3 of 3 people found the following review helpful
4.0 out of 5 stars good at last 10 Sep 2005
By Alfredo - Published on Amazon.com
Format:Audio CD
When I first heard this LP, in the first 80's, I felt extremely disappointed. As a TISB's lover I thought this record was their commercial grave stone.

After the years, I've listened it again and...Wow! I've found the same wide open oceans, the same fullmoon shades, the same magic and traveller's spirit that I've enjoyed in their first albums; and, most of all, a bunch of lovely songs.

The sound of the band have changed but me too; after all, the time won't stop for anyone.
3 of 4 people found the following review helpful
3.0 out of 5 stars Difficult Incredibles 15 Mar 2000
By S. GODFREY - Published on Amazon.com
Format:Audio CD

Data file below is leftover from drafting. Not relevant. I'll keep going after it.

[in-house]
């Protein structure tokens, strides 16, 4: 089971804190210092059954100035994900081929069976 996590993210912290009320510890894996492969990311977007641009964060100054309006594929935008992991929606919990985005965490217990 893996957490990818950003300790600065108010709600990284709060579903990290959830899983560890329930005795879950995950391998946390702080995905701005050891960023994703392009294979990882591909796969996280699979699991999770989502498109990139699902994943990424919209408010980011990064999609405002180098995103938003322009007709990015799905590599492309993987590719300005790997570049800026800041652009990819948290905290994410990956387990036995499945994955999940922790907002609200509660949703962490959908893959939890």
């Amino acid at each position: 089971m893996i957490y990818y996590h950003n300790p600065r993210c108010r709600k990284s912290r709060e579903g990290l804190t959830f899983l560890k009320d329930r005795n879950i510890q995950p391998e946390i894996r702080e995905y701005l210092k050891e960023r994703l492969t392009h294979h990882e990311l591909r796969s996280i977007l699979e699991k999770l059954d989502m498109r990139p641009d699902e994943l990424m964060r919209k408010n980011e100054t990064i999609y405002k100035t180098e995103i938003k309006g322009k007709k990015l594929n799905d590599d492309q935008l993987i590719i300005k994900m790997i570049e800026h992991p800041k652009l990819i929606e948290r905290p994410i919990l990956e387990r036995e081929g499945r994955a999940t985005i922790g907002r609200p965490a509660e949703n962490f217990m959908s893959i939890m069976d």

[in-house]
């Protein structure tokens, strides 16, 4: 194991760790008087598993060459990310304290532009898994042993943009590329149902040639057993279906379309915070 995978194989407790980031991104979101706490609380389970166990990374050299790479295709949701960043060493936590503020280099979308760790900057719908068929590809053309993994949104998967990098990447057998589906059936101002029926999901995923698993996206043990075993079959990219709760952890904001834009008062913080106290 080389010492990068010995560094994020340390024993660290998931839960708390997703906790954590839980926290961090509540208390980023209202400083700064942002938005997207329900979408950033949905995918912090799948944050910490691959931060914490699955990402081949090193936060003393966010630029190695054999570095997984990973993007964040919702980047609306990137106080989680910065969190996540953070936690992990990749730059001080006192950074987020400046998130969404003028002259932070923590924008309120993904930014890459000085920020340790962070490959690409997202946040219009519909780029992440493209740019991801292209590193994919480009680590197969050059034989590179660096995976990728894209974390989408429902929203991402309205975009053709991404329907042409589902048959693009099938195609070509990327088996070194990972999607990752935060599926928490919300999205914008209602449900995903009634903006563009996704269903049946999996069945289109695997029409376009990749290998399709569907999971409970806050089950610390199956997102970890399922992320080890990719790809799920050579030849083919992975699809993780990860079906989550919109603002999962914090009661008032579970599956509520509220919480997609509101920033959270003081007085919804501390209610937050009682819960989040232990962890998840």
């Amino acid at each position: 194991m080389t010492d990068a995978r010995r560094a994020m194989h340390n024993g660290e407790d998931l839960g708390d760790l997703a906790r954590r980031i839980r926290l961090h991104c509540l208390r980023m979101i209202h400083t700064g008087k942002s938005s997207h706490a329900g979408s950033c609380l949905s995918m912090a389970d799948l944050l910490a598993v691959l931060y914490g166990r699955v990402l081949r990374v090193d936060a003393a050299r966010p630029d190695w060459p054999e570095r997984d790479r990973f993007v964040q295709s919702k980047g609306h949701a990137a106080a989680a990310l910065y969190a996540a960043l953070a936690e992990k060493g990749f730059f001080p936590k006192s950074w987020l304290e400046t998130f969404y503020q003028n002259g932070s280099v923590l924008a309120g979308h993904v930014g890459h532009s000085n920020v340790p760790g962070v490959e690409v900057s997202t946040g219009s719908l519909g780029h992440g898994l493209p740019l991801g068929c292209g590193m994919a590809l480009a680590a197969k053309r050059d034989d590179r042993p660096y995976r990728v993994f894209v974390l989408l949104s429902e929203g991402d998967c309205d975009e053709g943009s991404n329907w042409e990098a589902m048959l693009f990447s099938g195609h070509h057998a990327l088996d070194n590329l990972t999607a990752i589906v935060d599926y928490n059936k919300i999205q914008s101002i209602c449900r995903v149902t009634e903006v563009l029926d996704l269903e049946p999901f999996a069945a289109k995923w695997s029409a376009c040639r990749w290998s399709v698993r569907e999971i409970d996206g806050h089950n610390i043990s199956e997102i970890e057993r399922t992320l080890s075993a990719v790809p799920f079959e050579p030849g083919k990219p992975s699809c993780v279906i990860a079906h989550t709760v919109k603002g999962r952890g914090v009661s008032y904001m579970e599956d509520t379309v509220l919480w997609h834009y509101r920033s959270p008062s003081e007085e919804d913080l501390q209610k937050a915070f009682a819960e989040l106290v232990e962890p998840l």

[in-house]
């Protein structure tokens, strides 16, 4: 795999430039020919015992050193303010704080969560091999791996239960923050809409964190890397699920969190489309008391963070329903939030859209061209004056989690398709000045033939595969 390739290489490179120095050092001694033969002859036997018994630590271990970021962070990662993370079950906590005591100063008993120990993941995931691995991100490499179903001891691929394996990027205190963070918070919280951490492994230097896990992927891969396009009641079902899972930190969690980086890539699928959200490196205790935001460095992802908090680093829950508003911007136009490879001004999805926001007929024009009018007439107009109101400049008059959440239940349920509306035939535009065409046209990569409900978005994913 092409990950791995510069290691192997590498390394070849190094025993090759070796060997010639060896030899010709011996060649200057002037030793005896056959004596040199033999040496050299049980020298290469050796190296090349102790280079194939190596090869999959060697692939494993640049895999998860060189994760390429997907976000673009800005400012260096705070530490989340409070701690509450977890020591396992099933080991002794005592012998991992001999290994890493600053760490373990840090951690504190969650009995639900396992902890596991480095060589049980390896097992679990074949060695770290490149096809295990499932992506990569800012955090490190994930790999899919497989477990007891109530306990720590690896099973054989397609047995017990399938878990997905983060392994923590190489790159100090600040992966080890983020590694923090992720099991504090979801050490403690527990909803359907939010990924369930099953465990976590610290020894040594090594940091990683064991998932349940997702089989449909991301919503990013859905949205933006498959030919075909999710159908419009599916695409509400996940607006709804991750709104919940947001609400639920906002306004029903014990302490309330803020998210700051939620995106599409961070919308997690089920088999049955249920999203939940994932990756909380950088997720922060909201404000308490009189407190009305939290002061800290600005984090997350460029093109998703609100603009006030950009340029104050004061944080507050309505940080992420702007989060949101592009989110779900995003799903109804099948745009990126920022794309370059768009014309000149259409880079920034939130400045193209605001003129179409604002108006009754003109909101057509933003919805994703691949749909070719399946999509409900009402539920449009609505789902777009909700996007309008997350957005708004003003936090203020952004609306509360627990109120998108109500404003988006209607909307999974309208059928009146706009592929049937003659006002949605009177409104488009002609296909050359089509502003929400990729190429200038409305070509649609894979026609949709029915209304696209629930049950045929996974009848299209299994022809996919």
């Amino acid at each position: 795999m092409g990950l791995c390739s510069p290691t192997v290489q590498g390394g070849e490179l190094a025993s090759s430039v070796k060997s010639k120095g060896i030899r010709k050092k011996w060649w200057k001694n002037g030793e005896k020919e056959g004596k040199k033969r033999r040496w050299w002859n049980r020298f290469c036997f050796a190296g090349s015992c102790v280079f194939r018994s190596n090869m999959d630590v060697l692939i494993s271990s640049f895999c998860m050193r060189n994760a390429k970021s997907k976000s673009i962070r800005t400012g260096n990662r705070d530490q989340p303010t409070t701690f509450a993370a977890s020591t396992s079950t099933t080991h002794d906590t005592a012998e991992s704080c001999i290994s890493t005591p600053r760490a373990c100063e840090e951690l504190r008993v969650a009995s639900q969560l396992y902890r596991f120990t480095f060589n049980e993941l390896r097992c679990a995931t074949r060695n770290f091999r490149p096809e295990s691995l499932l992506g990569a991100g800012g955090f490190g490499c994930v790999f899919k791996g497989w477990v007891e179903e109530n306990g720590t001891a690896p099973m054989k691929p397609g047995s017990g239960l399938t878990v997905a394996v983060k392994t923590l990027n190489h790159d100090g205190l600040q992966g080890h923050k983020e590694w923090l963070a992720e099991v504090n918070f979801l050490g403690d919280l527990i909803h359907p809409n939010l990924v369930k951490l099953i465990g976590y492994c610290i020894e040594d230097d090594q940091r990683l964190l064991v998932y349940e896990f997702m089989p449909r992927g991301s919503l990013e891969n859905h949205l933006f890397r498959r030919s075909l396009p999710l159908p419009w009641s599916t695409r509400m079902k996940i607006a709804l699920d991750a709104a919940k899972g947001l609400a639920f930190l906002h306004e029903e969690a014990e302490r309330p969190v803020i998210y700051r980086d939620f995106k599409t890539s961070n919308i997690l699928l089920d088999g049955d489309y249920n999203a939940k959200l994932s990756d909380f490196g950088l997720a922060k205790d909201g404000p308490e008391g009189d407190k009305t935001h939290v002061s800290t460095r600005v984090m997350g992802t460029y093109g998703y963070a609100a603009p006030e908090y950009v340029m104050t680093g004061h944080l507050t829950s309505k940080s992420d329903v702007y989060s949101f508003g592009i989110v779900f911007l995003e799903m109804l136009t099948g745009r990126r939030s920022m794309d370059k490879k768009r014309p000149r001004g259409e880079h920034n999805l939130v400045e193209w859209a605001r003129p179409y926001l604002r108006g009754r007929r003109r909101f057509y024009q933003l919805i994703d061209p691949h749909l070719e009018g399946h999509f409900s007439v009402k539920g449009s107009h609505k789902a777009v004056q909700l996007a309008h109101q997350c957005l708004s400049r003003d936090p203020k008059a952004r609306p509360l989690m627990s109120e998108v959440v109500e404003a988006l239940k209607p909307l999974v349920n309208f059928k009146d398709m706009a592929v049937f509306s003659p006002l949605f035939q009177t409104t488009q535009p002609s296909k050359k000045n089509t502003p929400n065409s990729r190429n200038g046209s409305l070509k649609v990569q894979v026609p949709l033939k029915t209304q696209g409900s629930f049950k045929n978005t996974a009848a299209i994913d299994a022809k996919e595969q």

The most difficult Incredibles album to love, and certainly the one which most former fans chose to hate. It seemed unforgiveable at the time that a band whose previous stock-in-trade had been mysterious hippy myth and wimsy should choose to produce such a (gulp) "commercial" set of tunes. Not that they weren't fairly eccentric in their subject matter (lighthouses, buccaneers, explorers)but the instruments were mainly conventional drums, guitars, bass with clarinets, flutes, fiddles etc..what no sitar or gimbri? Plus to cement the "selling-out" process the "boys in the band" (sadly no more Likky) beam hopefully out of the conventional cover mug-shots dressed in High Street fashions of the day...definitely not a Good Thing. Still, there is much to enjoy on this album (after all, it is the Incredibles!). "Explorer" and "Down Before Cathay" are fine songs, as is Mike's heartbreaking "Little Girl". The selection of jigs and the rather startling reggae collaboration with Greyhound are nothing if not exuberant; but watch out for "Circus Girl" - it is excruciating.
6 of 9 people found the following review helpful
2.0 out of 5 stars ISB Bid Goodnight to Their Past Glories 28 Jan 2000
By A Customer - Published on Amazon.com
Format:Audio CD